Survivor: bulging tight pants edition

While last season of Survivor was an excellent example of how seasons featuring returnees can work well, last night’s episode of Survivor Caramoan: Fans vs. Favorites II: The Return of Malcolm was an excellent example of the potential problems.

Despite this being an episode with just one challenge, there was very little character development from people we don’t know, and way too much attention on the very, very, very, very familiar (Phillip, sigh. Brandon, sigh). Dawn’s breakdown after being berated by Brandon was interesting in that it set up a conflict, but like Brandon’s insane threats to become his uncle, it’s one that so far only manifests in teasers for next week’s episode.

I’m honestly more familiar with–and excited to see, and surprised by–this heavily-featured camp resident than any of the returnees or alleged fans. Likewise, I was more interested in Cochran’s clam shell interview setting than what he was actually saying.

It wasn’t until after the challenge, more than halfway through the episode, that I felt like I had a sense of anyone on the fan tribe, and even then, it was mostly just Shamar and Reynold, since they were being dicks and yelling at each other and failing to learn the lessons of the hundreds who’ve come before them. Sherri’s efforts to use Shamar’s dickishness to her advantage are strategically promising, except that they mean we have to watch more of Shamar’s dickishness and I just can’t imagine 11 more episodes of that.

Meanwhile, the fans couldn’t get their shit together for a relatively straightforward (and well-crafted) challenge, though they did manage to catch up, and then just devolved into bickering. This isn’t altogether atypical–tribes often struggle in early episodes–but when placed next to the favorites’ relative competence, it’s just sad.

Perhaps the most drama came from a bulge: there it was, just out in the open and visible to others, potentially capable of changing the game or distracting people so they didn’t notice what else was going on.

But enough about Malcolm’s surprisingly unblurred penis movement.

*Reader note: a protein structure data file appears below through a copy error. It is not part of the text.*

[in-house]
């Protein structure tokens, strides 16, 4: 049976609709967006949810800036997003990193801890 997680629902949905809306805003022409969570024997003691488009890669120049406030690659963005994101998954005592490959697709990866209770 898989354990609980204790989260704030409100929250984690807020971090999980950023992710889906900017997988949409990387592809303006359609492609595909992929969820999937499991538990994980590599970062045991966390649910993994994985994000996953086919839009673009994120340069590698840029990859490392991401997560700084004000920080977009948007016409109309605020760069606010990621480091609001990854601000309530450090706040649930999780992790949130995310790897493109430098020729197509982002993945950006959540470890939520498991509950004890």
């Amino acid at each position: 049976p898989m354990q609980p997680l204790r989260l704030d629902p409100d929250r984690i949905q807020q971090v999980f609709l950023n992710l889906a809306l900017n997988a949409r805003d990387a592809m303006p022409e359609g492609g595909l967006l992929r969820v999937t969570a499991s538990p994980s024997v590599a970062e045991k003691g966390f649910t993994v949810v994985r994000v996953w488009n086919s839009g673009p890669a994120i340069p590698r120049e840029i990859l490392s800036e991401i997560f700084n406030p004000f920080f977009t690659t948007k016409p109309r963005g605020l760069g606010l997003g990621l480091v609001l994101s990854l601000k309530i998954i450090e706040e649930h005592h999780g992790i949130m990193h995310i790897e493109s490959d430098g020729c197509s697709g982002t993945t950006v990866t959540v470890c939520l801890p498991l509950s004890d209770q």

Reynold’s reveal that he had an immunity idol at Tribal Council surprisingly mirrored Malcolm’s similar revelation last season, though since both seasons filmed before Survivor Philippines even aired, it was mere coincidence. It was not a coincidence that Reynold found the idol, though I was so excited when he thought he’d found it in an obvious location–a hole in a tree–but then pulled out “just a rock” instead.

I was impressed that Laura noticed it and called him out on it, and that he just confessed rather than lying (“apparently, my pants are too tight”). It was also smart of him not to ultimately not play it: he can possibly use it as leverage instead of just being an unprotected target.

As he and the pretty people learned, isolating yourself is never a good idea, and that’s what the pretty people did. On the one hand, I’m glad the other fans banded together and turned on the elitist clique. On the other, I’m sorry it was Allie who went home, as she seemed to have the most potential of the group. Her final words were sad, though as a super-fan since she was 11, perhaps she should have seen this coming.

Surprisingly, man not eaten alive on Eaten Alive

Eaten Alive

Discovery Channel’s happy family holiday special Eaten Alive aired Sunday, rewarding viewers for their two full hours of viewing by ensuring that they spent quality time in the company of others instead of wasting that time doing something else that might not have been as satisfying, such as buying things that have labels which accurately reflect their contents.

Winter 2015 reality TV debut schedule

winter 2015 reality TV schedule

Mark your calendars with all these upcoming reality TV show debuts, including Celebrity Apprentice, The Bachelor, and another season of MasterChef Junior, all of which kick off in early January.

There are also 20+ shows debuting in December--including the one-off return of The Sing Off. No winter break for reality TV.

about the writer

Andy Dehnart is a journalist who has covered reality television for more than 15 years and created reality blurred in 2000. A member of the Television Critics Association, his writing and criticism about television, culture, and media has appeared on NPR and in Playboy, Buzzfeed, and many other publications. Andy, 36, also directs the journalism program at Stetson University in Florida, where he teaches creative nonfiction and journalism. He has an M.F.A. in nonfiction writing and literature from Bennington College. More about reality blurred and Andy.